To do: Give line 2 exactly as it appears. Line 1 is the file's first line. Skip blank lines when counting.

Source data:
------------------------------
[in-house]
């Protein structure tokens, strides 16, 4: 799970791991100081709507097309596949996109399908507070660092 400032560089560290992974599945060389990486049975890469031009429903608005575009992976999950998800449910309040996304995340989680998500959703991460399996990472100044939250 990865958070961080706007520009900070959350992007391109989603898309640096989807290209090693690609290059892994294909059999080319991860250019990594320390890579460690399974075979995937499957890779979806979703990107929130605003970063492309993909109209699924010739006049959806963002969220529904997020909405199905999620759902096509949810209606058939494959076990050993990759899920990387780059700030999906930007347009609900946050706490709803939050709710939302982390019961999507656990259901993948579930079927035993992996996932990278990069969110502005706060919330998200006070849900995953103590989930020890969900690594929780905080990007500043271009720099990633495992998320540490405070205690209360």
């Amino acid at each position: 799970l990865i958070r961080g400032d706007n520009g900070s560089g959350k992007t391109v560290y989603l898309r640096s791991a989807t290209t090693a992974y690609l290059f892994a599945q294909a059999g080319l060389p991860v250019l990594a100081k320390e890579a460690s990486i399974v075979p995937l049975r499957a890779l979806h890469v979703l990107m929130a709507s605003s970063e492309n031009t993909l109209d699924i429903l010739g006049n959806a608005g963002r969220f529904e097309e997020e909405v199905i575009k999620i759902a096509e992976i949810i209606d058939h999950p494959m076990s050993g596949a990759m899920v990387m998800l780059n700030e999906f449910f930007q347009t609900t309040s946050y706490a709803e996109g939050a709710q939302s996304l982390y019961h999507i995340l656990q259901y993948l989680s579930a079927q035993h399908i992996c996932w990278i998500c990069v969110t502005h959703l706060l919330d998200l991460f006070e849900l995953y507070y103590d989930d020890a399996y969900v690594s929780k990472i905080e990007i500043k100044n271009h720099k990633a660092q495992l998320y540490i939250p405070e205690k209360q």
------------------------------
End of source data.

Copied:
């Protein structure tokens, strides 16, 4: 799970791991100081709507097309596949996109399908507070660092 400032560089560290992974599945060389990486049975890469031009429903608005575009992976999950998800449910309040996304995340989680998500959703991460399996990472100044939250 990865958070961080706007520009900070959350992007391109989603898309640096989807290209090693690609290059892994294909059999080319991860250019990594320390890579460690399974075979995937499957890779979806979703990107929130605003970063492309993909109209699924010739006049959806963002969220529904997020909405199905999620759902096509949810209606058939494959076990050993990759899920990387780059700030999906930007347009609900946050706490709803939050709710939302982390019961999507656990259901993948579930079927035993992996996932990278990069969110502005706060919330998200006070849900995953103590989930020890969900690594929780905080990007500043271009720099990633495992998320540490405070205690209360």